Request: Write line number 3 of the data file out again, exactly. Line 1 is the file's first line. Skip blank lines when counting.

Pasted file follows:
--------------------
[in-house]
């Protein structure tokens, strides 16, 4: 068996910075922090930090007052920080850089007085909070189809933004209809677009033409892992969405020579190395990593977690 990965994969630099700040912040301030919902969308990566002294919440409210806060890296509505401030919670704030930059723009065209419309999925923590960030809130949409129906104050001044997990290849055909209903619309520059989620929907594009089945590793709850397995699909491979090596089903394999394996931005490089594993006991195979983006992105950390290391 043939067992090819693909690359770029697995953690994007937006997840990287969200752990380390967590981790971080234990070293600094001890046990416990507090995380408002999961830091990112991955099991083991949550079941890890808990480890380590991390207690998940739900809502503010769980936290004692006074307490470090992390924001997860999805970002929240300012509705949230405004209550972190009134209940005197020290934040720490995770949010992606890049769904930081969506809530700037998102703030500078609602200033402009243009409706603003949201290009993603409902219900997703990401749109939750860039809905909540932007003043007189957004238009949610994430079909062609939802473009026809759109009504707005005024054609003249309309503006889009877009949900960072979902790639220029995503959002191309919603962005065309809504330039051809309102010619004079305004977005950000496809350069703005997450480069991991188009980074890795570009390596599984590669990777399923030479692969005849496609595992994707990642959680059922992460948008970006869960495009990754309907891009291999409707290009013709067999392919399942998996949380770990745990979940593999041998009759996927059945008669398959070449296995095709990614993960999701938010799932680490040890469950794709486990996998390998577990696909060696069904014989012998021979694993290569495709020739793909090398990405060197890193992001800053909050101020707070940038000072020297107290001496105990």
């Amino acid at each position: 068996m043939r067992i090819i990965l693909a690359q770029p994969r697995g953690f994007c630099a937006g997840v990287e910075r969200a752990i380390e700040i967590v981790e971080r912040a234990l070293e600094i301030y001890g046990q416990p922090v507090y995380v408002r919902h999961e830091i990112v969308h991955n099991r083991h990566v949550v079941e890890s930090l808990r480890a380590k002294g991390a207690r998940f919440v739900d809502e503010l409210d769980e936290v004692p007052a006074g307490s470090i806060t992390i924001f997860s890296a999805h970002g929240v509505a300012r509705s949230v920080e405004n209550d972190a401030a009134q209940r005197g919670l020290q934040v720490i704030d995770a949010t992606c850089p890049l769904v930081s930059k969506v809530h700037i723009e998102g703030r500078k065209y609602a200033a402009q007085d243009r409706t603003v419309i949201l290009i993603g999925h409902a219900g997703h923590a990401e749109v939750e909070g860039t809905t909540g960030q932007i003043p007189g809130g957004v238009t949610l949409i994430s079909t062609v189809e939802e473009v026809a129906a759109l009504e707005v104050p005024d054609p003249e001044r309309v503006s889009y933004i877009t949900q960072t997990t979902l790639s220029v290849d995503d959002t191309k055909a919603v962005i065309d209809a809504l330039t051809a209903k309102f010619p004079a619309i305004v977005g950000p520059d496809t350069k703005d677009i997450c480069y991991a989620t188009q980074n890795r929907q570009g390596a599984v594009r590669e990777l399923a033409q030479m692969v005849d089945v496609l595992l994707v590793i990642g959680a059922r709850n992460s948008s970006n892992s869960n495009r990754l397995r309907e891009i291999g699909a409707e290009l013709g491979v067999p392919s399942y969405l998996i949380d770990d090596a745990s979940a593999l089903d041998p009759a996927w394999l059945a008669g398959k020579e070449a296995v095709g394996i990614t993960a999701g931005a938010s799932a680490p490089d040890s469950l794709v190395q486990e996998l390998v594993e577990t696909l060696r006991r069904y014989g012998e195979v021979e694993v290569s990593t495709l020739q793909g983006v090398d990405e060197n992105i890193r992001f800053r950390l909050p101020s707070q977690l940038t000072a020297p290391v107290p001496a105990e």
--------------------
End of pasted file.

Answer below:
């Amino acid at each position: 068996m043939r067992i090819i990965l693909a690359q770029p994969r697995g953690f994007c630099a937006g997840v990287e910075r969200a752990i380390e700040i967590v981790e971080r912040a234990l070293e600094i301030y001890g046990q416990p922090v507090y995380v408002r919902h999961e830091i990112v969308h991955n099991r083991h990566v949550v079941e890890s930090l808990r480890a380590k002294g991390a207690r998940f919440v739900d809502e503010l409210d769980e936290v004692p007052a006074g307490s470090i806060t992390i924001f997860s890296a999805h970002g929240v509505a300012r509705s949230v920080e405004n209550d972190a401030a009134q209940r005197g919670l020290q934040v720490i704030d995770a949010t992606c850089p890049l769904v930081s930059k969506v809530h700037i723009e998102g703030r500078k065209y609602a200033a402009q007085d243009r409706t603003v419309i949201l290009i993603g999925h409902a219900g997703h923590a990401e749109v939750e909070g860039t809905t909540g960030q932007i003043p007189g809130g957004v238009t949610l949409i994430s079909t062609v189809e939802e473009v026809a129906a759109l009504e707005v104050p005024d054609p003249e001044r309309v503006s889009y933004i877009t949900q960072t997990t979902l790639s220029v290849d995503d959002t191309k055909a919603v962005i065309d209809a809504l330039t051809a209903k309102f010619p004079a619309i305004v977005g950000p520059d496809t350069k703005d677009i997450c480069y991991a989620t188009q980074n890795r929907q570009g390596a599984v594009r590669e990777l399923a033409q030479m692969v005849d089945v496609l595992l994707v590793i990642g959680a059922r709850n992460s948008s970006n892992s869960n495009r990754l397995r309907e891009i291999g699909a409707e290009l013709g491979v067999p392919s399942y969405l998996i949380d770990d090596a745990s979940a593999l089903d041998p009759a996927w394999l059945a008669g398959k020579e070449a296995v095709g394996i990614t993960a999701g931005a938010s799932a680490p490089d040890s469950l794709v190395q486990e996998l390998v594993e577990t696909l060696r006991r069904y014989g012998e195979v021979e694993v290569s990593t495709l020739q793909g983006v090398d990405e060197n992105i890193r992001f800053r950390l909050p101020s707070q977690l940038t000072a020297p290391v107290p001496a105990e």